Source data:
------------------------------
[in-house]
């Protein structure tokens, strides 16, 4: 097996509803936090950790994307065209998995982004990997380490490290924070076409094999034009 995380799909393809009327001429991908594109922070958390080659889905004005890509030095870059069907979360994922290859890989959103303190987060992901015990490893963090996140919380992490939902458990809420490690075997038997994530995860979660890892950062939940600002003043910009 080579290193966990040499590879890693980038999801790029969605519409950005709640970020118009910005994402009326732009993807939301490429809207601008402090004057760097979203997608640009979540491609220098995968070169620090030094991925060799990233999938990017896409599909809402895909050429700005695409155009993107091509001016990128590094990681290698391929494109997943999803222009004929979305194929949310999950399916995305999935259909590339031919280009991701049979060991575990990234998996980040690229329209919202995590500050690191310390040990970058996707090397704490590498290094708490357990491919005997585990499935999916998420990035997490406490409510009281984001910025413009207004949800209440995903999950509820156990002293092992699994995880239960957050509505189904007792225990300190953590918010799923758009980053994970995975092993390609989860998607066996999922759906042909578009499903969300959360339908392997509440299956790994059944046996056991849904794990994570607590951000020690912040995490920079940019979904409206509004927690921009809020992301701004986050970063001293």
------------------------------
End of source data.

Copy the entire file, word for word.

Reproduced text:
[in-house]
């Protein structure tokens, strides 16, 4: 097996509803936090950790994307065209998995982004990997380490490290924070076409094999034009 995380799909393809009327001429991908594109922070958390080659889905004005890509030095870059069907979360994922290859890989959103303190987060992901015990490893963090996140919380992490939902458990809420490690075997038997994530995860979660890892950062939940600002003043910009 080579290193966990040499590879890693980038999801790029969605519409950005709640970020118009910005994402009326732009993807939301490429809207601008402090004057760097979203997608640009979540491609220098995968070169620090030094991925060799990233999938990017896409599909809402895909050429700005695409155009993107091509001016990128590094990681290698391929494109997943999803222009004929979305194929949310999950399916995305999935259909590339031919280009991701049979060991575990990234998996980040690229329209919202995590500050690191310390040990970058996707090397704490590498290094708490357990491919005997585990499935999916998420990035997490406490409510009281984001910025413009207004949800209440995903999950509820156990002293092992699994995880239960957050509505189904007792225990300190953590918010799923758009980053994970995975092993390609989860998607066996999922759906042909578009499903969300959360339908392997509440299956790994059944046996056991849904794990994570607590951000020690912040995490920079940019979904409206509004927690921009809020992301701004986050970063001293």